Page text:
It was at this point that the church began to cut its ties to things Jewish, eventually neglecting the Sabbath for a Sunday celebration, adopting rituals form pagan sources and co-opting the fertility rites of the Babylonian goddess Ishtar (Easter) to mark His death and resurrection.
Through 20 years of biblical study aided by insight from historians, the Jewish oral law in the Talmud, and the Jewish mystical tradition recorded in the Kaballah, we feel we have rediscovered, by the grace of God, the lost links between the Jewish feasts, the New Testament and the life of the Spirit.
We have tried to duplicate the way the feasts were celebrated by Jesus and the disciples, recreating the atmosphere and internalizing the experience in the light of the revelation of Christ. Each year we have learned something new, and more than 150 hours of teaching have been recorded on this subject. Our desire is to disseminate the information to the church throughout the world, and let each group of believers share the experience themselves.
Though some of the information has been known by this or that scholar, it has never been put together and presented as a whole to a wide audience, because its importance has never been realized. But the time is past due.
A brief summary follows:
HANUKKAH: The festival of lights and feast of dedication of the Temple. Christ was announced and conceived by the Holy Spirit in Mary; Christ is conceived in each believer.
ROSH HASHANAH: The feast of Trumpets marking the creation of the world and of the new year. Scholars have pinpointed this as the time of year when Christ was born; represents the new birth of believers.
YOM KIPPUR: The Day of Atonement, a time of great repentance. Christ was baptized by John the Baptist while this feast was being observed; corresponds to the baptism of a believer. As the high priest was sending the scapegoat into the wilderness to remove the consciousness of sin from Israel, John saw Christ and said, “Behold the lamb (goat) of God who taketh away the sin of the world.”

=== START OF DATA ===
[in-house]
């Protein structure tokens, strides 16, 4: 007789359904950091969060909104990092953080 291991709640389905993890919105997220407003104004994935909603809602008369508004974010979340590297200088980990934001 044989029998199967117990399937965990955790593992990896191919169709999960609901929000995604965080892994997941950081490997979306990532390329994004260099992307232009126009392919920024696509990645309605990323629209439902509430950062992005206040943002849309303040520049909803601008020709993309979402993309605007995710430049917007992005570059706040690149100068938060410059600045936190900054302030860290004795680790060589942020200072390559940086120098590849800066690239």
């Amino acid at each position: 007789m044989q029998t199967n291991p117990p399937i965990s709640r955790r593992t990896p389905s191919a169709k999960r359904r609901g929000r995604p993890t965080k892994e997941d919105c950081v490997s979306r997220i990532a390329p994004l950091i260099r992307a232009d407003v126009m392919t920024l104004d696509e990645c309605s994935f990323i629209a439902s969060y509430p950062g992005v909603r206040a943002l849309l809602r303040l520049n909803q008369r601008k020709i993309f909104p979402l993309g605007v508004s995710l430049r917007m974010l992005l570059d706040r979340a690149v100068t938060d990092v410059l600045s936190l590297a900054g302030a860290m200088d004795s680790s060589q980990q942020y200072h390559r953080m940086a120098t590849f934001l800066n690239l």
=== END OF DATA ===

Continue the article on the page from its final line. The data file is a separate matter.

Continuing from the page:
TABERNACLES: The last feast of the year and the season of weddings, marked by burning massive lamps, ceremonies mixing wine and water. Christ turned the water into wine on one Tabernacles feast, was transfigured on another, and identified Himself as the light of the world and the living water during His last. It represents the transformation of the believer’s mind to understand he is “seated in the heavenlies” and outside the bands of time. The feast also marks the end of time itself and the marriage supper of the Lamb.
PASSOVER: This feast pictures the Jews being “passed over” by the death angel and their escape from Egypt. Christ was crucified on Passover, and He is the lamb sacrificed and eaten in the “Seder” meal that became the Lord’s Supper. The meaning of all the feasts is combined in Passover.
UNLEAVENED BREAD: Celebrated to remember the “bread of affliction” in Egypt. Christ was buried during this seven-day observance. In the Passover seder, unleavened bread represents Christ’s body, which is our sustenance.
THE SABBATH: The day of rest from labor. Christ was the only one to ever keep the Sabbath completely, which He did at rest in the grave. Believers do so by “reckoning themselves dead.”
FIRST FRUITS: The first sheaf of grain from the fields was offered to God. Christ was resurrected on this day, and it represents Christ’s resurrection in the hearts of believers.
PENTECOST: It is always connected with he ascension of Sinai by Moses and the giving of the Law, as well as the Shekinah glory filling the Temple. Christ poured out His Spirit on all flesh during this feast after His ascension to the Father, so the Law could be written in the hearts of believers, and the glory of God takes full residence there.